A Hard Lesson Journal

A Hard Lesson | Journal

The fascinating thing about the training camp is that you jump to conclusions all too often. While the pre-season schedule sometimes surprises, in the end when it comes to making the list of 20 players who will take part in the first game of the season, there are very few newcomers.

But this season is different.

Why ? There are several vacancies for defenders.

On offense, the question arises again and again as to whether Juraj Slafkovsky has what it takes to play in the national league.

The answer is yes, but when?

Owen Beck was a nice surprise, but he will return to the junior ranks because there are already several centers with National League contracts on the roster. Emil Heineman also caught the eye of the organization’s decision-makers.

Filip Mesar performed well in Toronto. But of course, there are very few positions to fill in attack.

Defensively it will be very interesting. We will inevitably have to give important responsibilities to the young hopefuls of the organization. We can argue that barring an unexpected turn of events, Kaiden Guhle will be there and there’s Jordan Harris… as well as Arber Xhekaj, a surprise.

Justin Barron has a position to lose and he’s not taking the resources to hold it.

The Harris file is attracting attention as he is being asked to develop/move on the right flank of the Defense Brigade, a new experiment for the ex-varsity player. He filled that position on Wednesday with Xhekaj on his left.

Some feel he shouldn’t face such a change, especially when facing National League players. If we want to make him a right-handed defender, why not give him the opportunity to perfect his game at that position in the American League?


But why not the National League? If it really is the intention of the organization’s decision-makers to entrust him with this responsibility, isn’t the pre-season schedule an interesting forum?

Teams use young players and also give some veterans a chance to show more and make a good impression with the American League tag.

So far, Harris has excelled quickly. Of course there is an adjustment period. But he’s gifted. He is well served with his calm and his intelligence to read the game well and make quick decisions. As we get closer to the season opener he will have an opportunity to improve his game.

He has his place in the defense brigade.

Veterans Limited

The Canadian relies on three veterans: David Savard, Mike Matheson and Joel Edmundson. Let’s be realistic, there’s no need to worry about the opposing team. They are good veterans but with limited talent.

The development program is designed to give Harris, Guhle, Barron and Xhekaj the tools to become familiar with the National League style.

Xhekaj is included in the candidate list. You probably appreciated his play style: he is imposing, robust, his vision of the game is amazing. Last year he caught the attention of Marc Bergevin and his close guard and was eventually persuaded to sign a contract. A decision that could serve Kent Hughes well.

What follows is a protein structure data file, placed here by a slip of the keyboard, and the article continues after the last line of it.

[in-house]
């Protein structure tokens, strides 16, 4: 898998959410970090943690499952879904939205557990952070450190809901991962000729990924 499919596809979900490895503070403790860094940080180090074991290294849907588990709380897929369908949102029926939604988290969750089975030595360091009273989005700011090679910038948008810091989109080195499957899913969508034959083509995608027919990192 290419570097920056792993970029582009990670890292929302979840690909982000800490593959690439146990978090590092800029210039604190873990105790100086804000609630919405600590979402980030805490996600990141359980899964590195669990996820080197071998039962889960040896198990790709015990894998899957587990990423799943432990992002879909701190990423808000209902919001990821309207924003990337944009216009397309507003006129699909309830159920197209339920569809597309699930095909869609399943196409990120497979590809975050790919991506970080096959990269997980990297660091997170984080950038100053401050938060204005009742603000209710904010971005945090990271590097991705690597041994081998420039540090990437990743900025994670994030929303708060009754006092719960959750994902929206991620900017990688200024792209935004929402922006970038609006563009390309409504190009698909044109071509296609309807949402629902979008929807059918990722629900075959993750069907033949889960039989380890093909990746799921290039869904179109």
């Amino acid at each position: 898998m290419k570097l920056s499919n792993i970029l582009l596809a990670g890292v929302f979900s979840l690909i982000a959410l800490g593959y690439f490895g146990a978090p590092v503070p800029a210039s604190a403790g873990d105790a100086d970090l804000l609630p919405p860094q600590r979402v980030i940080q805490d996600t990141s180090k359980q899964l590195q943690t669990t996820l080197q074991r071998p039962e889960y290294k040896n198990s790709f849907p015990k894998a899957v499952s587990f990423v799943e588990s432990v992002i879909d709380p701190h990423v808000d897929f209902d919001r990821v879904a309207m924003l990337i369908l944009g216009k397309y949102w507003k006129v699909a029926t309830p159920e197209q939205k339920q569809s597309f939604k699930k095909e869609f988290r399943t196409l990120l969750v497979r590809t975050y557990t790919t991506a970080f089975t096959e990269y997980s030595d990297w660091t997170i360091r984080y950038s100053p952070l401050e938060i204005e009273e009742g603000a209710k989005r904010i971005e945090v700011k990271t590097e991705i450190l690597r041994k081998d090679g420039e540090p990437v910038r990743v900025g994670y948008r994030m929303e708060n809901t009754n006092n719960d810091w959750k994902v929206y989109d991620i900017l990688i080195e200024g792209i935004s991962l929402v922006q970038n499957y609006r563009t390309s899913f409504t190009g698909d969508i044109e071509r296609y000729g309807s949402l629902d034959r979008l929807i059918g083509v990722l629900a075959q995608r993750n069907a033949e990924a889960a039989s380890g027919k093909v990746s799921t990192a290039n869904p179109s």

Before Baron

Xhekaj has been ahead of Barron since the start of the training camp in the assessment of Martin St-Louis and the coaches. And Edmundson’s absence, a not very reassuring situation, could change plans.

It fits well with the concept advocated by Martin St-Louis. The Canadian urges his defenders to be creative to step up attack and those who try to fill the vacant positions have all the qualities to succeed in this facet of the game.

Xhekaj might not have the same abilities as Harris and Guhle to give attackers the ability to quickly move into the offensive zone, but in his territory, don’t venture into his reach without suffering the consequences.

However, it is clear that learning must take place under very specific conditions. As Kent Hughes said last week, the Canadian’s business model would be different with Carey Price in perfect health. But that’s not the case and we have to turn the page now.

Therefore, with the situation of the goalkeepers, it is clear that the young defenders will face more difficult conditions.

But talent will serve the cause well…

And Slafkowski…

It is difficult to pass judgment on Slafkovsky at the moment.

The potential is there.

But he’s not showing what he does best, which is scoring goals while also being a power forward.

We saw that the other night in Toronto. Despite being on the power play, he failed to trouble the Maple Leafs goaltenders. He’s also showing signs of impatience at missing the goal.

We can understand.

He knows he was chosen for his talent in attack.

But so far it doesn’t work.

But the Canadian’s decision-makers will be patient. Slafkovsky must be given time to prove that the recruiters made the right decision. Patience and education are important factors.

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